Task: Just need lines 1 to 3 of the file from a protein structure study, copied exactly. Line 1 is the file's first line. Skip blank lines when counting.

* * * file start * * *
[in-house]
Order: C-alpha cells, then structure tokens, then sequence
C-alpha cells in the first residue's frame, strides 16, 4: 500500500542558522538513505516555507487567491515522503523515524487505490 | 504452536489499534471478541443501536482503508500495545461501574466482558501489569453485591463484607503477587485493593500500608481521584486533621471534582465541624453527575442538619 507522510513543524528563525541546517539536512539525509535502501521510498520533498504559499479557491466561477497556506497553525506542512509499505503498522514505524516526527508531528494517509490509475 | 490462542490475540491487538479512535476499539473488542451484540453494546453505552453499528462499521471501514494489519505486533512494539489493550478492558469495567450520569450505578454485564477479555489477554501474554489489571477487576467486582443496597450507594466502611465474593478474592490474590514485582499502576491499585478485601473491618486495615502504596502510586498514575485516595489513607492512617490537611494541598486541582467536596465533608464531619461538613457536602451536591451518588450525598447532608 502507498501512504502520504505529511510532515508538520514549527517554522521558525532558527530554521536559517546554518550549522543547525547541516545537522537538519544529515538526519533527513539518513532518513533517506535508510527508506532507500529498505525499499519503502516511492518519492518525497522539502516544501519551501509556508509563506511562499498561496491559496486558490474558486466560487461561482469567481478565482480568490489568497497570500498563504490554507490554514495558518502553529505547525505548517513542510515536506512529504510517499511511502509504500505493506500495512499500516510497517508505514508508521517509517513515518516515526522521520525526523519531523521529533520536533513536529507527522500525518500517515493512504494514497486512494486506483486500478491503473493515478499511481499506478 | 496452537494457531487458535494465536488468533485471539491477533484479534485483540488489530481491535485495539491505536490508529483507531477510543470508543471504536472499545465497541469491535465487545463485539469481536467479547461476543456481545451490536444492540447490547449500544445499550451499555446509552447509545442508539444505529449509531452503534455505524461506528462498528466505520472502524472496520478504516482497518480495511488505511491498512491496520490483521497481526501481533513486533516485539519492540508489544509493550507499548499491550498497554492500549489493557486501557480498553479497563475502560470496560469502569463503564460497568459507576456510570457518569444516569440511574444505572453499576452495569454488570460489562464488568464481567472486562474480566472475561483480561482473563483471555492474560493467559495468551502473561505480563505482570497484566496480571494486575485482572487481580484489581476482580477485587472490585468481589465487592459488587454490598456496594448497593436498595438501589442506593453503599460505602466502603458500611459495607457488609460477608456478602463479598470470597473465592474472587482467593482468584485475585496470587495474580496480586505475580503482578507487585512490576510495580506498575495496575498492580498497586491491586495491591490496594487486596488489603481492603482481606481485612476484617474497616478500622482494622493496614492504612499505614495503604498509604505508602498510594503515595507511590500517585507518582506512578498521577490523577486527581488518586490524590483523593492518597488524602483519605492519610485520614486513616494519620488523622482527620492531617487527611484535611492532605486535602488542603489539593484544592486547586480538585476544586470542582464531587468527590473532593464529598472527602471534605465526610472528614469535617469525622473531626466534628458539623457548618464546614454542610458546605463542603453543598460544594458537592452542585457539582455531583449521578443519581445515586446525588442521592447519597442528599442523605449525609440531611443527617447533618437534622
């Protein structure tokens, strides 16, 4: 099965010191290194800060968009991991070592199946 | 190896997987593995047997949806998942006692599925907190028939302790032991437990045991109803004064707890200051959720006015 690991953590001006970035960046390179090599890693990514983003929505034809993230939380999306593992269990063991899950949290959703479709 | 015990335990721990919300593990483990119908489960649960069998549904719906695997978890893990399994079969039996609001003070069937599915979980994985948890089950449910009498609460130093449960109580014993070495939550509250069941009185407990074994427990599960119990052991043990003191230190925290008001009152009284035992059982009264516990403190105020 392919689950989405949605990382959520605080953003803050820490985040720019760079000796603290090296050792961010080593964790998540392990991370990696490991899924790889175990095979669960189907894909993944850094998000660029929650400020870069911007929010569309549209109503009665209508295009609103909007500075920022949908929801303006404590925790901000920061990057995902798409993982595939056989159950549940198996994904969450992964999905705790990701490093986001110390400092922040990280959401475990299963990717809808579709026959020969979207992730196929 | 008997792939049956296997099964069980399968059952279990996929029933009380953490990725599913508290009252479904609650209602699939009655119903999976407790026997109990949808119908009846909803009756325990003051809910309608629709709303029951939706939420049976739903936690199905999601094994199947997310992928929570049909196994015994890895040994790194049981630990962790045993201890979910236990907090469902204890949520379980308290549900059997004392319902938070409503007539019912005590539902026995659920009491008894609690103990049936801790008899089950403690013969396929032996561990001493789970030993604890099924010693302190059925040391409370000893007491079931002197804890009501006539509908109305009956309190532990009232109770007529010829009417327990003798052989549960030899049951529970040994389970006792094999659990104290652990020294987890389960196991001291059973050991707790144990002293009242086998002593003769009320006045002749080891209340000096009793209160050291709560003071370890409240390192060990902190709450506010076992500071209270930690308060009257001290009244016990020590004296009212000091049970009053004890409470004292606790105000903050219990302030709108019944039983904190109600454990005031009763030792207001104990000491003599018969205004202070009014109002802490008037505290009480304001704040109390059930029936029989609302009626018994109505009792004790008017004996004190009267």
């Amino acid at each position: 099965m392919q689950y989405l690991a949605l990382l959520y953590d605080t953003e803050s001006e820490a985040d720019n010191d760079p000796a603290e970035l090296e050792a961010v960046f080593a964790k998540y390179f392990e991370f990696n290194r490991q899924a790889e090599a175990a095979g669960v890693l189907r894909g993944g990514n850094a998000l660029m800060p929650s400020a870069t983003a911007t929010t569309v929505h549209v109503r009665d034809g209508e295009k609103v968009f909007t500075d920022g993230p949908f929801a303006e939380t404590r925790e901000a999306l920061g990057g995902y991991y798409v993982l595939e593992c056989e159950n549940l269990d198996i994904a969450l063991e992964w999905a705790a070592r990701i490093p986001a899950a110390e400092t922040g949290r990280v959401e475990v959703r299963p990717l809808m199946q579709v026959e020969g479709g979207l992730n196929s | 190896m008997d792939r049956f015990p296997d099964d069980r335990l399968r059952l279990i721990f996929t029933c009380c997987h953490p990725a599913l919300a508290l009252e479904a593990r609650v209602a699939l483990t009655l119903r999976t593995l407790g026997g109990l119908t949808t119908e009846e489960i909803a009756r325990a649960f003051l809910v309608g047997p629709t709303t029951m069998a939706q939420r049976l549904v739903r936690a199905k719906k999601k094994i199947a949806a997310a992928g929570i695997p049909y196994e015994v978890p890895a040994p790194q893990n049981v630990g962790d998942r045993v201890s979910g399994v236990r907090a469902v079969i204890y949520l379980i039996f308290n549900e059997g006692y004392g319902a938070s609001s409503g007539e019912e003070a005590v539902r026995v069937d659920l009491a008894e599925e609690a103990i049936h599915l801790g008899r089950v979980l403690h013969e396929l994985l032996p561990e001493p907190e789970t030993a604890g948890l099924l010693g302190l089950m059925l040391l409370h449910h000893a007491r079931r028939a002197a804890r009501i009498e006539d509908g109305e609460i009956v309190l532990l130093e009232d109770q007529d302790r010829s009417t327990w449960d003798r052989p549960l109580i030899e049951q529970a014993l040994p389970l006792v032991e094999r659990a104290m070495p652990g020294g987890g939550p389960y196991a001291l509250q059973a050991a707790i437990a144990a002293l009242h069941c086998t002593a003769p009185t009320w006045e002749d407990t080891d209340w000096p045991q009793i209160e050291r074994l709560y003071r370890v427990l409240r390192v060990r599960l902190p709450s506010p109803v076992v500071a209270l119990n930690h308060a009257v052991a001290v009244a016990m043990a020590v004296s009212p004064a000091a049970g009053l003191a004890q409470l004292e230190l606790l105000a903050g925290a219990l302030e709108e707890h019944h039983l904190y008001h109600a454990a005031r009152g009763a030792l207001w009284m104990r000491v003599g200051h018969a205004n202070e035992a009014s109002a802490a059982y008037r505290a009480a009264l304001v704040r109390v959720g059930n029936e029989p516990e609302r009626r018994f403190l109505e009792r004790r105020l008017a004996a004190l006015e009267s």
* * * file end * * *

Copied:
[in-house]
Order: C-alpha cells, then structure tokens, then sequence
C-alpha cells in the first residue's frame, strides 16, 4: 500500500542558522538513505516555507487567491515522503523515524487505490 | 504452536489499534471478541443501536482503508500495545461501574466482558501489569453485591463484607503477587485493593500500608481521584486533621471534582465541624453527575442538619 507522510513543524528563525541546517539536512539525509535502501521510498520533498504559499479557491466561477497556506497553525506542512509499505503498522514505524516526527508531528494517509490509475 | 490462542490475540491487538479512535476499539473488542451484540453494546453505552453499528462499521471501514494489519505486533512494539489493550478492558469495567450520569450505578454485564477479555489477554501474554489489571477487576467486582443496597450507594466502611465474593478474592490474590514485582499502576491499585478485601473491618486495615502504596502510586498514575485516595489513607492512617490537611494541598486541582467536596465533608464531619461538613457536602451536591451518588450525598447532608 502507498501512504502520504505529511510532515508538520514549527517554522521558525532558527530554521536559517546554518550549522543547525547541516545537522537538519544529515538526519533527513539518513532518513533517506535508510527508506532507500529498505525499499519503502516511492518519492518525497522539502516544501519551501509556508509563506511562499498561496491559496486558490474558486466560487461561482469567481478565482480568490489568497497570500498563504490554507490554514495558518502553529505547525505548517513542510515536506512529504510517499511511502509504500505493506500495512499500516510497517508505514508508521517509517513515518516515526522521520525526523519531523521529533520536533513536529507527522500525518500517515493512504494514497486512494486506483486500478491503473493515478499511481499506478 | 496452537494457531487458535494465536488468533485471539491477533484479534485483540488489530481491535485495539491505536490508529483507531477510543470508543471504536472499545465497541469491535465487545463485539469481536467479547461476543456481545451490536444492540447490547449500544445499550451499555446509552447509545442508539444505529449509531452503534455505524461506528462498528466505520472502524472496520478504516482497518480495511488505511491498512491496520490483521497481526501481533513486533516485539519492540508489544509493550507499548499491550498497554492500549489493557486501557480498553479497563475502560470496560469502569463503564460497568459507576456510570457518569444516569440511574444505572453499576452495569454488570460489562464488568464481567472486562474480566472475561483480561482473563483471555492474560493467559495468551502473561505480563505482570497484566496480571494486575485482572487481580484489581476482580477485587472490585468481589465487592459488587454490598456496594448497593436498595438501589442506593453503599460505602466502603458500611459495607457488609460477608456478602463479598470470597473465592474472587482467593482468584485475585496470587495474580496480586505475580503482578507487585512490576510495580506498575495496575498492580498497586491491586495491591490496594487486596488489603481492603482481606481485612476484617474497616478500622482494622493496614492504612499505614495503604498509604505508602498510594503515595507511590500517585507518582506512578498521577490523577486527581488518586490524590483523593492518597488524602483519605492519610485520614486513616494519620488523622482527620492531617487527611484535611492532605486535602488542603489539593484544592486547586480538585476544586470542582464531587468527590473532593464529598472527602471534605465526610472528614469535617469525622473531626466534628458539623457548618464546614454542610458546605463542603453543598460544594458537592452542585457539582455531583449521578443519581445515586446525588442521592447519597442528599442523605449525609440531611443527617447533618437534622